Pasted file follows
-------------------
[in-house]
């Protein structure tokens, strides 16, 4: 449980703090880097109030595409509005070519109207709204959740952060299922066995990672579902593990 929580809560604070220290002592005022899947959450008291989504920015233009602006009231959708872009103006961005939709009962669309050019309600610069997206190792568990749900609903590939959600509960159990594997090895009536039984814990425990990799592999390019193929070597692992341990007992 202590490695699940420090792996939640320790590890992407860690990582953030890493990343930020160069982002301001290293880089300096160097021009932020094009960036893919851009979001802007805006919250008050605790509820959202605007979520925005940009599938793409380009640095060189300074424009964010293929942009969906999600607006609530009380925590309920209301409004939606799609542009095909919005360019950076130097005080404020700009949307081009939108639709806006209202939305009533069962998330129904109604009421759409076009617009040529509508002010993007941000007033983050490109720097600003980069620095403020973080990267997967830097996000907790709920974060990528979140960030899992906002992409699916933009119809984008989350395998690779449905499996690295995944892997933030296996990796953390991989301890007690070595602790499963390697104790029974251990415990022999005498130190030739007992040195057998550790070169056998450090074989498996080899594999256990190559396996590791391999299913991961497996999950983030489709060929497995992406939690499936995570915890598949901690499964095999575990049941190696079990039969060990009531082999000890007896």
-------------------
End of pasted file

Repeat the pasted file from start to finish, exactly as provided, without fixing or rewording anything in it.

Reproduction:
[in-house]
């Protein structure tokens, strides 16, 4: 449980703090880097109030595409509005070519109207709204959740952060299922066995990672579902593990 929580809560604070220290002592005022899947959450008291989504920015233009602006009231959708872009103006961005939709009962669309050019309600610069997206190792568990749900609903590939959600509960159990594997090895009536039984814990425990990799592999390019193929070597692992341990007992 202590490695699940420090792996939640320790590890992407860690990582953030890493990343930020160069982002301001290293880089300096160097021009932020094009960036893919851009979001802007805006919250008050605790509820959202605007979520925005940009599938793409380009640095060189300074424009964010293929942009969906999600607006609530009380925590309920209301409004939606799609542009095909919005360019950076130097005080404020700009949307081009939108639709806006209202939305009533069962998330129904109604009421759409076009617009040529509508002010993007941000007033983050490109720097600003980069620095403020973080990267997967830097996000907790709920974060990528979140960030899992906002992409699916933009119809984008989350395998690779449905499996690295995944892997933030296996990796953390991989301890007690070595602790499963390697104790029974251990415990022999005498130190030739007992040195057998550790070169056998450090074989498996080899594999256990190559396996590791391999299913991961497996999950983030489709060929497995992406939690499936995570915890598949901690499964095999575990049941190696079990039969060990009531082999000890007896």